By Scott Stowell, Special to the Star Tribune

ELY, MINN. – When he was 7, Scott Bush fell out the passenger door of a moving car and its rear tire ran over his hand. Surgeons attempted to reattach the hand, but to no avail. It was amputated 11 days later. He has lived without it for 35 years.

Bush, of Norwalk, Iowa, didn’t let the injury stop him. He played four sports in high school and, what’s more, was the founder of Templeton Rye Whiskey. However, he said he hasn’t canoed much because having one hand made paddling awkward.

He’s had a desire to visit the Boundary Waters Canoe Area Wilderness. He recently booked a guided trip with the Ely Outfitting Co. to take his sons Adrian, 12, and Xavier, 10. As part of the package, the company bought a specially designed paddle to considerably enhance Bush’s paddling skills.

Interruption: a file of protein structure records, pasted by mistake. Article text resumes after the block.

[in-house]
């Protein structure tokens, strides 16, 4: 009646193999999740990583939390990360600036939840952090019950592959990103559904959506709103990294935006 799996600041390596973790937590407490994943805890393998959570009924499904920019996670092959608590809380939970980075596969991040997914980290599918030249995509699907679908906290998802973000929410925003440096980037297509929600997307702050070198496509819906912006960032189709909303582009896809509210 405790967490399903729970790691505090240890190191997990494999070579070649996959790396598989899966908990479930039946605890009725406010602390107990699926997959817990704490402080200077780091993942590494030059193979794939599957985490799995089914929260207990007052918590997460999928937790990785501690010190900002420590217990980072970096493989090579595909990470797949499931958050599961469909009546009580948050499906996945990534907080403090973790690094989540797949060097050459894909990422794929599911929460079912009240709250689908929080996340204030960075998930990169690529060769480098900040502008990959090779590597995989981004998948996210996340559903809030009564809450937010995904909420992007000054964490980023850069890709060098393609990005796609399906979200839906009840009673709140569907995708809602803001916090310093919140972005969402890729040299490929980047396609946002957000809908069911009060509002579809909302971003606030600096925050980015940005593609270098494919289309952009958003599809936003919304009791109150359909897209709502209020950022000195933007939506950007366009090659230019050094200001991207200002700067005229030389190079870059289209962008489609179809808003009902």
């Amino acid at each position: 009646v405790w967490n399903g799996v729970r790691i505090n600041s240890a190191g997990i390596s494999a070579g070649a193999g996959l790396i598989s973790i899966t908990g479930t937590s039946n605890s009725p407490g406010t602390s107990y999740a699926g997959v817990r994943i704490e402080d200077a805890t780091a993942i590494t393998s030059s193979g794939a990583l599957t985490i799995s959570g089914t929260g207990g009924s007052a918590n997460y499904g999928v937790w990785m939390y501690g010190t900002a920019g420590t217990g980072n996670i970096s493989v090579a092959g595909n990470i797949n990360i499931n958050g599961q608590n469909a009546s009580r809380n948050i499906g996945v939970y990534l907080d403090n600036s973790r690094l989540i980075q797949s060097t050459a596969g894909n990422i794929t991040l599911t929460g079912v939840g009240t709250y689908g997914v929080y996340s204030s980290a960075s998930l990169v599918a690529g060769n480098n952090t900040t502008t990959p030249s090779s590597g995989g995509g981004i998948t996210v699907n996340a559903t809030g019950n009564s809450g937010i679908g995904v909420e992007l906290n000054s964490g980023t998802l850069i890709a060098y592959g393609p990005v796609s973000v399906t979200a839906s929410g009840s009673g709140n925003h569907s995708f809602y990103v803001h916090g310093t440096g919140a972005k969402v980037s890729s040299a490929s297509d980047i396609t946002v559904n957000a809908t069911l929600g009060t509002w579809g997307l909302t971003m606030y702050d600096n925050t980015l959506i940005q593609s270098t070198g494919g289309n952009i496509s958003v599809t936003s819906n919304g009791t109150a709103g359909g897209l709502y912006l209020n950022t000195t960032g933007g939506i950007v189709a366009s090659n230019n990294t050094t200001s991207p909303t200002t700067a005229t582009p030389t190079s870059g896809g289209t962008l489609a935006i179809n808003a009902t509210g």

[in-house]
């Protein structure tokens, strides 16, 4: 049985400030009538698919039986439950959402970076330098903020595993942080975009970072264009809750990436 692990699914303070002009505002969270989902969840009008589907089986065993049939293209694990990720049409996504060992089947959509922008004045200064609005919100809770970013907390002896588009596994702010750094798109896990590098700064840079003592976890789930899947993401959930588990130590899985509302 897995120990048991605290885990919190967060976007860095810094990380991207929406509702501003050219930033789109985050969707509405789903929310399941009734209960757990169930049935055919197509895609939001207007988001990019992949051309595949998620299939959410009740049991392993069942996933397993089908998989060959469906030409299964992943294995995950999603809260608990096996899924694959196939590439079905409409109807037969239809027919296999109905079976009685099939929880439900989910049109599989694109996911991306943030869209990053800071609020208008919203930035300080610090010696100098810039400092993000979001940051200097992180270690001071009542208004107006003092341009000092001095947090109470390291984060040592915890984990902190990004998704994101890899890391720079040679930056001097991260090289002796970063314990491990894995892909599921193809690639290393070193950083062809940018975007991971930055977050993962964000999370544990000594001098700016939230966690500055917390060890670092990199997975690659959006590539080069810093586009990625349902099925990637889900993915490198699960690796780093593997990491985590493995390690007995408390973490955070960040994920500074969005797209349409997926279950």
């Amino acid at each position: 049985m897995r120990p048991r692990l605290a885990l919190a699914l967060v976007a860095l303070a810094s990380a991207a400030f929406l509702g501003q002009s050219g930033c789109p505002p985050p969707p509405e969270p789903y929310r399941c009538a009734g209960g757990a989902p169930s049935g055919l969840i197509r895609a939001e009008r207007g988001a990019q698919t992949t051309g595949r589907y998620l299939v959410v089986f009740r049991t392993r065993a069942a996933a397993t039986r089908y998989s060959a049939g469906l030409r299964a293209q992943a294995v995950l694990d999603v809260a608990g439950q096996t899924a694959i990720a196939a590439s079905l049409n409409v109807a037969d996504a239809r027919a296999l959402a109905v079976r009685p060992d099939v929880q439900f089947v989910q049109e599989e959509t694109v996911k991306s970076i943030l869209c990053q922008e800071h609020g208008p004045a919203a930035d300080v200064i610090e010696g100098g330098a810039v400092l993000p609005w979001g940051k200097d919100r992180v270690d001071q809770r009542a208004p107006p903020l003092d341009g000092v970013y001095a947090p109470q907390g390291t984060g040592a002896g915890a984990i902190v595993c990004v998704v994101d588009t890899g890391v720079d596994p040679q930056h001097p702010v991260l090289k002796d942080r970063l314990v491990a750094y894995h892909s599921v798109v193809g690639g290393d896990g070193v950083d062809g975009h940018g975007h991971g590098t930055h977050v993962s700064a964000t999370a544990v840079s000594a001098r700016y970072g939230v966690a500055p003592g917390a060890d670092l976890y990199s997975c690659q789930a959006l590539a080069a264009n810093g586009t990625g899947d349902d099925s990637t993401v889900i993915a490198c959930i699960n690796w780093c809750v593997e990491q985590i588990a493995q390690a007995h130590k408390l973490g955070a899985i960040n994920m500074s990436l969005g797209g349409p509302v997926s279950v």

“If it turns out that this thing works well, I think it’ll be something I want to do a lot more,” he said before the trip.

Providing outdoor experiences to disabled people has been the lifework of Cindy Dillenschneider of Washburn, Wis. She was an outdoor education professor at Northland College from 1989 to 2016 in nearby Ashland. Experience showed her that paddle sports are some of the most accessible mediums for people with lower limb impairments. However, people with upper limb impairments don’t have that same advantage. She was determined to find a solution.

To read the entire article at the Star Tribune.

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